Halloween Interrupted: City to Blame
Good morning, SF. Snitch Joe Eskenazi just dug up some interesting news about Halloween 2007 NOT in the Castro. Last year was kind of a mess with 10 injured from a shooting. So what's new? Suffice to say, it involves city sloth, shadow deals, the singer Pink and now, no plan whatsoever. You gotta read this scoop. (Thanks to all the Snitch linkers, by the way. We're out there hustling for you, and we appreciate the love. [Thug Hug].) -d2
Boo! A San Francisco Magic Trick
City to Make Halloween Fest Disappear
By JOE ESKENAZI
For all the folks who hoped to dance with the devil in the Castro this Halloween, the City has two things to say to you:
Stay the hell out of the Castro.
They’re not sure of No. 2 yet. So stay the hell out of the Castro.
After several months of stunning inactivity followed by secretive and possibly illegal negotiations to shoehorn the massive Oct. 31 party night into other San Francisco locales, the City’s big plan is simply to keep you from having any big plans.
“We are identifying parties and events around the entire Bay Area and will be initiating a publicity campaign to divert people from the Castro,” said Nathan Ballard, Mayor Gavin Newsom’s communications manager.
“Supervisor Bevan Dufty will be working with businesses and restaurants [in the Castro] and telling them to close down early.”
So what’s the alternative plan for All Hallows Eve?
“Currently there is no alternative plan.”
And that’s a shame. In fact, it’s such a shame that there should be a special task force established to look into what to do for Halloween 2007. Oh, that’s right. There already is.
Virtually before the blood had even been mopped from the pavement following the shooting that left 10 revelers wounded at last year’s Castro Halloween fest, Newsom and Dufty announced the formation of a Halloween Task Force. Castro residents had long complained about the yearly importation of more than 100,000 loud, oft-inebriated and (at least last year) violent party-goers into their neck of the woods, and the Halloween Task Force was supposed to solve this issue.
Unfortunately, that task force has met exactly the same number of times that Linus was visited by the Great Pumpkin – never.
Some media pressure several months ago regarding what to do about the Castro problem shook the somnambulistic City out of its inactivity; casual mentions were made about hosting a Halloween event around Pier 30 or 32 in South Beach, but frenzied neighborhood response killed that notion.
The City then turned its eye to the Potrero Hill/Dogpatch/Mission Bay enclaves. In mid-July an agreement was signed with a party planner, a location was named (an AT&T Park parking lot) and there was even talk of bringing in the singer Pink for a concert. One hitch though: No one told the people who lived in the neighborhood.
The Cheney-like secrecy was not only jarring to neighborhood residents, it was also possibly illegal. The S.F. Weekly obtained a copy of the Memorandum of Understanding between the City of San Francisco’s Entertainment Commission and Big Billy, Inc. (aka Slim’s). Signed July 17, the four-page document extensively lays out the groundwork for a Halloween festival at the stadium’s Parking Lot A.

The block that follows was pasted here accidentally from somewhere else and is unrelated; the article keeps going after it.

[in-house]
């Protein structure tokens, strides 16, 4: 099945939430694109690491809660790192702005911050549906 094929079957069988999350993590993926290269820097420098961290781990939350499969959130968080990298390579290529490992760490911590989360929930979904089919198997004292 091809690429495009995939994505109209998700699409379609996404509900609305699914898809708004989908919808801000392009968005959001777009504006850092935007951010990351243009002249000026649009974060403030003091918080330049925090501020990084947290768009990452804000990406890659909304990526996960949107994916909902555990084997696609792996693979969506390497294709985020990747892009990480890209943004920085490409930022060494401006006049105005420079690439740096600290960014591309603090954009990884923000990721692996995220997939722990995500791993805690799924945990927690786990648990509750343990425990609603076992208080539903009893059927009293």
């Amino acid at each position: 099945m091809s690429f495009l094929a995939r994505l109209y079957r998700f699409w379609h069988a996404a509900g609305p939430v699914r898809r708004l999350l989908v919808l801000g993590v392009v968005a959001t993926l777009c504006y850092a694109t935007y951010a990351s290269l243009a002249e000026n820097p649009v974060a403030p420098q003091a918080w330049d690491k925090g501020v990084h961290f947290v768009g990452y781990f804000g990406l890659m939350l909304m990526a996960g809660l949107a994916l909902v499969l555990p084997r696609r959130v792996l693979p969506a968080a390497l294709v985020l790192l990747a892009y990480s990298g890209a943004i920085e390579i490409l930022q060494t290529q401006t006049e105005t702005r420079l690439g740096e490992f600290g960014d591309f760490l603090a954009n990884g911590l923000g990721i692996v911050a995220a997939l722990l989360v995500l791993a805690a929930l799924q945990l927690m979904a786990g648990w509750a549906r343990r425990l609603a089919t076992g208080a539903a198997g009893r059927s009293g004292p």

These are the sorts of details the Entertainment Commission should ostensibly have been negotiating in a public forum, according to the City Charter. Yet a perusal of the commission’s minutes turns up nary a reference to Halloween. In fact, the agreement with Big Billy and pitch to Pink all appear to be an individual effort made by Entertainment Commissioner Audrey Joseph – who did not return multiple calls from S.F. Weekly.
“Audrey has been freelancing this thing,” said a fellow entertainment commissioner who spoke under condition of anonymity.
But isn’t that illegal?
“One would think so,” replied the commissioner, with a frustrated tone. “Especially since the mayor promised last Halloween about the task force and they never met. There are lots of questions. I don’t know why this process hasn’t been opened up to the daylight.”
When the process was opened up enough that the Potrero Boosters association and other neighborhood groups found out about it – and complained – the City’s plans fell apart. Dawn Holliday, the principal of Big Billy, told us that the agreement she signed with the City is no longer valid -- leaving San Francisco with no planner, no location and fewer than 80 days to Oct. 31. That goes a long way toward explaining the City’s current Halloween plans (or lack thereof).
So when, in the coming weeks and months, people grumble about a “War on Fun” and NIMBY grinches stealing Halloween, Potrero Hills Boosters President Tony Kelly says don’t blame him.
“It sounds to me like what’s killing Halloween is a lack of planning,” he said.
The City’s “only solution was to move it further away from the Castro – meaning closer to us. So what are we supposed to think?”
Good question. It’s far easier to guess what City officials are thinking: Stay the hell out of the Castro.